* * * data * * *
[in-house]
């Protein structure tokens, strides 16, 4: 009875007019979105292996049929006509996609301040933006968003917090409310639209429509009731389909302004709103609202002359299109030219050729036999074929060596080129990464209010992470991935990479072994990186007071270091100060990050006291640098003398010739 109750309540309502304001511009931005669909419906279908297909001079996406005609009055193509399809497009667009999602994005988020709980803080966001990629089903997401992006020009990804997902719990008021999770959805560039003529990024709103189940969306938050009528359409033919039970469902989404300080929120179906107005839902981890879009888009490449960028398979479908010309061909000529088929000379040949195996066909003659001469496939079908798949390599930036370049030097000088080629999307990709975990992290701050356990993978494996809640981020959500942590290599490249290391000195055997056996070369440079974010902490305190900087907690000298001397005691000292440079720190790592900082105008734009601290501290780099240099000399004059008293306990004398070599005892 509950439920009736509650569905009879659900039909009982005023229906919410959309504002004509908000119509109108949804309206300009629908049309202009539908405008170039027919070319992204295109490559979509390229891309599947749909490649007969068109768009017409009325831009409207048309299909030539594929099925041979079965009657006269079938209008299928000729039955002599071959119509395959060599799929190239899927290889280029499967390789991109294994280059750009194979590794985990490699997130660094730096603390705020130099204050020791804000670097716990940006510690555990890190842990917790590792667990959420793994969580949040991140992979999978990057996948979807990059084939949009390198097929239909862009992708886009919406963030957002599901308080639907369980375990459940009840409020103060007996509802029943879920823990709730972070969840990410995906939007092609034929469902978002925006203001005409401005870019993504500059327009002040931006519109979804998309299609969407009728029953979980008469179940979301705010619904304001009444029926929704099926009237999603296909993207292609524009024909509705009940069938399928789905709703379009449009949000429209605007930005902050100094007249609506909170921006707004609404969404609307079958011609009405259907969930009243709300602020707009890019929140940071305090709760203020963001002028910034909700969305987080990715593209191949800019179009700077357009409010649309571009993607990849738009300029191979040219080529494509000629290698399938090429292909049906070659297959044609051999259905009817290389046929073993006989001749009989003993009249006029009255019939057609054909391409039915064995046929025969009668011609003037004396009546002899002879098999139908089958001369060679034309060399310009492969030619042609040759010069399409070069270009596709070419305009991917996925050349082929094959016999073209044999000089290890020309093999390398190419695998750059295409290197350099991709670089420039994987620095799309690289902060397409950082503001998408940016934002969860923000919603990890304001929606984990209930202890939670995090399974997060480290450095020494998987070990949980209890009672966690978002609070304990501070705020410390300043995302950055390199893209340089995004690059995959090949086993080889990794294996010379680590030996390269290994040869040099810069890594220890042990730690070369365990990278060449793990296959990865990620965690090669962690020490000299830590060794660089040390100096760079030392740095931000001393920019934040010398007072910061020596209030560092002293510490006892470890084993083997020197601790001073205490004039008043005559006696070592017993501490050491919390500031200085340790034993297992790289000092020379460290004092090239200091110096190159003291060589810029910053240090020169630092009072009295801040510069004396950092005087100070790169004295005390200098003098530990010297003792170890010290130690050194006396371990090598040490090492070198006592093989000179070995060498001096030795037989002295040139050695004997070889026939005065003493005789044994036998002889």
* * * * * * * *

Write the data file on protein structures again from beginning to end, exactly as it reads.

[in-house]
């Protein structure tokens, strides 16, 4: 009875007019979105292996049929006509996609301040933006968003917090409310639209429509009731389909302004709103609202002359299109030219050729036999074929060596080129990464209010992470991935990479072994990186007071270091100060990050006291640098003398010739 109750309540309502304001511009931005669909419906279908297909001079996406005609009055193509399809497009667009999602994005988020709980803080966001990629089903997401992006020009990804997902719990008021999770959805560039003529990024709103189940969306938050009528359409033919039970469902989404300080929120179906107005839902981890879009888009490449960028398979479908010309061909000529088929000379040949195996066909003659001469496939079908798949390599930036370049030097000088080629999307990709975990992290701050356990993978494996809640981020959500942590290599490249290391000195055997056996070369440079974010902490305190900087907690000298001397005691000292440079720190790592900082105008734009601290501290780099240099000399004059008293306990004398070599005892 509950439920009736509650569905009879659900039909009982005023229906919410959309504002004509908000119509109108949804309206300009629908049309202009539908405008170039027919070319992204295109490559979509390229891309599947749909490649007969068109768009017409009325831009409207048309299909030539594929099925041979079965009657006269079938209008299928000729039955002599071959119509395959060599799929190239899927290889280029499967390789991109294994280059750009194979590794985990490699997130660094730096603390705020130099204050020791804000670097716990940006510690555990890190842990917790590792667990959420793994969580949040991140992979999978990057996948979807990059084939949009390198097929239909862009992708886009919406963030957002599901308080639907369980375990459940009840409020103060007996509802029943879920823990709730972070969840990410995906939007092609034929469902978002925006203001005409401005870019993504500059327009002040931006519109979804998309299609969407009728029953979980008469179940979301705010619904304001009444029926929704099926009237999603296909993207292609524009024909509705009940069938399928789905709703379009449009949000429209605007930005902050100094007249609506909170921006707004609404969404609307079958011609009405259907969930009243709300602020707009890019929140940071305090709760203020963001002028910034909700969305987080990715593209191949800019179009700077357009409010649309571009993607990849738009300029191979040219080529494509000629290698399938090429292909049906070659297959044609051999259905009817290389046929073993006989001749009989003993009249006029009255019939057609054909391409039915064995046929025969009668011609003037004396009546002899002879098999139908089958001369060679034309060399310009492969030619042609040759010069399409070069270009596709070419305009991917996925050349082929094959016999073209044999000089290890020309093999390398190419695998750059295409290197350099991709670089420039994987620095799309690289902060397409950082503001998408940016934002969860923000919603990890304001929606984990209930202890939670995090399974997060480290450095020494998987070990949980209890009672966690978002609070304990501070705020410390300043995302950055390199893209340089995004690059995959090949086993080889990794294996010379680590030996390269290994040869040099810069890594220890042990730690070369365990990278060449793990296959990865990620965690090669962690020490000299830590060794660089040390100096760079030392740095931000001393920019934040010398007072910061020596209030560092002293510490006892470890084993083997020197601790001073205490004039008043005559006696070592017993501490050491919390500031200085340790034993297992790289000092020379460290004092090239200091110096190159003291060589810029910053240090020169630092009072009295801040510069004396950092005087100070790169004295005390200098003098530990010297003792170890010290130690050194006396371990090598040490090492070198006592093989000179070995060498001096030795037989002295040139050695004997070889026939005065003493005789044994036998002889």